Why does California's CRV tax require each individual to pay five or ten cents for each plastic or aluminum container bought in markets?

Hey, Matt:

I am interested in the rip-off scams our local and federal governments use to line their secret account pockets with millions by skimming nickels and dimes from American citizens. WE DO NOTICE! California's CRV tax requires each individual to pay five or ten cents for each plastic or aluminum container bought in markets. But the rate of return is not determined by the CRV tax but by the price per pound each recycling station lists as the going rate for aluminum, plastic, and bottles. For instance, 24 aluminum cans (one pound) bought in a market. The consumer pays a total of $1.20 at 5 cents per can. The cans are then recycled at a station paying 98 cents a pound for aluminum. WE, THE CONSUMERS, ARE RIPPED OFF 22 CENTS FOR EVERY 24 CANS WE PURCHASE! Etc., etc....

-- Nickeled and Dimed to Death in San Diego

If I make a few corrections to your math but in return I give you a new thing to rant about, would you consider that a fair trade? I hope so. Don't want you picketing Alice World Headquarters.

The state legislature sets the amount of CRV you pay at the store. For all eligible containers 12 ounces and smaller, you pay 2.5 cents per container; 24 ounces and larger, you pay 5 cents. There's no CRV cost greater than 5 cents.

The amount of money you receive from the recycler is also set by the legislature and, as you noted, is calculated by the pound, no matter what size the container is. To make sure you get back your deposit, the state sets a minimum amount that you must be paid per pound. The minimum rate today for CRV aluminum is 76 cents. The state calculates that there are an average of 30.4 12-ounce cans in a pound (30.4 X 2.5 cents = 76 cents).

The reality is that recycling centers pay much more than the state minimum. CRV aluminum prices have dropped lately, but most centers today redeem it at about 90 cents a pound. They base their rates on how much they get when they resell your cans to an aluminum processor. So it's true, the consumer is a middleman in a sort of paradigm shift. When we buy the can, we're dealing with a flat cost per item. When we sell it, we're dealing with commodity prices set on large quantities of cans. But most of the time, your actual return should be greater than what the CRV cost you.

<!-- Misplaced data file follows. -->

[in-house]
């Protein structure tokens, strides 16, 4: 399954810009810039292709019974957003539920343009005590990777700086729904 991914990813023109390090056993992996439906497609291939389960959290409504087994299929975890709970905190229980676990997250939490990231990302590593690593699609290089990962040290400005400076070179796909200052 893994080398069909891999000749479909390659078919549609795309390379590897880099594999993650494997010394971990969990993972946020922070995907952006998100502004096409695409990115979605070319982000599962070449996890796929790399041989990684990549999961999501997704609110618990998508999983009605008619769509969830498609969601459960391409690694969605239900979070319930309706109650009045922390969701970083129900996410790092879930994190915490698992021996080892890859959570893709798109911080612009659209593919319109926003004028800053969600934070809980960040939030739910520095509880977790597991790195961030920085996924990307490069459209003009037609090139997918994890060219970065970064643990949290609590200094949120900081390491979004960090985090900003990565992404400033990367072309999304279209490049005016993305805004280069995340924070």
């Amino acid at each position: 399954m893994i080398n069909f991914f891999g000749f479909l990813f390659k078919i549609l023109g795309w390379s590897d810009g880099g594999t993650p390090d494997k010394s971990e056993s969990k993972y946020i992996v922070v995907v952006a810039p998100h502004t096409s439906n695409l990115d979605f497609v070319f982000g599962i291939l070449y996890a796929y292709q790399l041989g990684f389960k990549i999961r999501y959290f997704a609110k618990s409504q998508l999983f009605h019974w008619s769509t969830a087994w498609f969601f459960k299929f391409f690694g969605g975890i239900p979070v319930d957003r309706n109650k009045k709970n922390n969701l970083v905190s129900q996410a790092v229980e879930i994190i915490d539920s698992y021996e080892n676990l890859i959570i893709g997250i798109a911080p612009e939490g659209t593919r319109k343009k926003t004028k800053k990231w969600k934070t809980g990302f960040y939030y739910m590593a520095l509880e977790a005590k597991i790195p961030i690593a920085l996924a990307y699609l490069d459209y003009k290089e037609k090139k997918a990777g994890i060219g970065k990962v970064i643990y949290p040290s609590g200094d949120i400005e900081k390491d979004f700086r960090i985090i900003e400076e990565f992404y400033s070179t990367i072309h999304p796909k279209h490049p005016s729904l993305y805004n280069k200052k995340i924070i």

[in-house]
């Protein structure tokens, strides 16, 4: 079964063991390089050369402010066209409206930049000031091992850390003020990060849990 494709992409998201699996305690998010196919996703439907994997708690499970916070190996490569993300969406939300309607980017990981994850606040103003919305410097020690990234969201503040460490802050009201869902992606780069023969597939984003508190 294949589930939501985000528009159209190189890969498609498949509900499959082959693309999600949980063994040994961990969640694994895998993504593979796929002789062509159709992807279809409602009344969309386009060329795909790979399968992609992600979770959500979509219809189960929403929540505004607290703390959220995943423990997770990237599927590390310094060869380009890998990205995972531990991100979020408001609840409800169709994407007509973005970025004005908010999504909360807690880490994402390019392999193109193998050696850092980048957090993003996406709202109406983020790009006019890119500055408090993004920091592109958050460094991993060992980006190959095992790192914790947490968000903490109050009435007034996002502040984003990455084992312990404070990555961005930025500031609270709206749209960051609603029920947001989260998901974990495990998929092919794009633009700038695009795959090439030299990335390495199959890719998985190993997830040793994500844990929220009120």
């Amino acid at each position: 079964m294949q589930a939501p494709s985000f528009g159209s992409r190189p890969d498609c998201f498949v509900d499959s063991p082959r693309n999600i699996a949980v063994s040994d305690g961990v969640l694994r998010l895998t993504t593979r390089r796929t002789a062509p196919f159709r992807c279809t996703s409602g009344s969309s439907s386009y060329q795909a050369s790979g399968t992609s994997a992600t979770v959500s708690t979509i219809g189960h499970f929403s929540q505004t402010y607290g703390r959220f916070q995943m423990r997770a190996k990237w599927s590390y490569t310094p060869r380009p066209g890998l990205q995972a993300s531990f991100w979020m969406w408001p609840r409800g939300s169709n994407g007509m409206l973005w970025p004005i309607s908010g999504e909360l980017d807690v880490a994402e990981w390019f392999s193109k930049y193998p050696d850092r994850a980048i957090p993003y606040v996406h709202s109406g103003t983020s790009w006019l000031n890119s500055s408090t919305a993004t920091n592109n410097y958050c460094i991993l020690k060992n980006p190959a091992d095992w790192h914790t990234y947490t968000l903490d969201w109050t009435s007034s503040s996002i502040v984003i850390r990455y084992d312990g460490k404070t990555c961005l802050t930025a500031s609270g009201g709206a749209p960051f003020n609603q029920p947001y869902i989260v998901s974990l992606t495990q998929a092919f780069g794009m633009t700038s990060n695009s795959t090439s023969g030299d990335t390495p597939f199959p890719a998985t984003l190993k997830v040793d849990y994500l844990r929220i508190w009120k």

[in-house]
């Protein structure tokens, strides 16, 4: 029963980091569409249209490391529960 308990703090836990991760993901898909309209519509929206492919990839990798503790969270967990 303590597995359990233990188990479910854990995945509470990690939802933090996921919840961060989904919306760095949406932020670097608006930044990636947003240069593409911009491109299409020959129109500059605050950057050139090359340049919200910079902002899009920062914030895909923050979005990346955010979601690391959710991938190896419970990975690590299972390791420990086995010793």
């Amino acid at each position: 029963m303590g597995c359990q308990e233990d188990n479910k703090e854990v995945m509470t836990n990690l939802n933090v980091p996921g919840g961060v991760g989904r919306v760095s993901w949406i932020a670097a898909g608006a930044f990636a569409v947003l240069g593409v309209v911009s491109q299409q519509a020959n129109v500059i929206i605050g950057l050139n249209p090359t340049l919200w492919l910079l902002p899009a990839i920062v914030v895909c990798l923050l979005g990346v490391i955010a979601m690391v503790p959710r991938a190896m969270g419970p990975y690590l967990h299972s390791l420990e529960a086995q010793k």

To test your numbers, we sat the elves down and had them empty some 12- and 24-ounce CRV aluminum cans. (The 24-ouncers are tall beers, mostly.) Once they got over the belching and staggering and trips to the bathroom, we sent them off to the post office to use those nifty postal scales that can even detect a particularly heavy application of saliva to an envelope flap. Our results: 31 12-ounce cans weighed 15.6 ounces; 11 24-ounce cans weighed 16.8 ounces. Redemption value of each batch would be roughly 90 cents. The 12-ouncers had cost us 75 cents in CRV charges; the 24-ouncers cost us 55 cents. Proving, among other things, that with a little start-up capital, you can make a profit by sitting around drinking beer.

Not sure how you calculated 24 aluminum cans to a pound, but if you still believe you're being ripped off by the system, then try this. Bring your cans in for recycling a few at a time. By law a state-certified recycling center has to pay you the appropriate CRV price on a per-can basis if you bring in 50 cans or fewer. More than 50, they'll only do it by weight.

But I promised you a new gripe in exchange. Do you realize that you pay state sales tax on the CRV when you buy the product? The state Board of Equalization (da tax man) considers the CRV not a tax or a deposit but a cost of doing business -- a cost of handling and processing. As such, it's taxable. More questions? Irate phone calls? Hey, don't bother us. We're trying to sober up the elves. Dial Sacramento: 1-800-RECYCLE.

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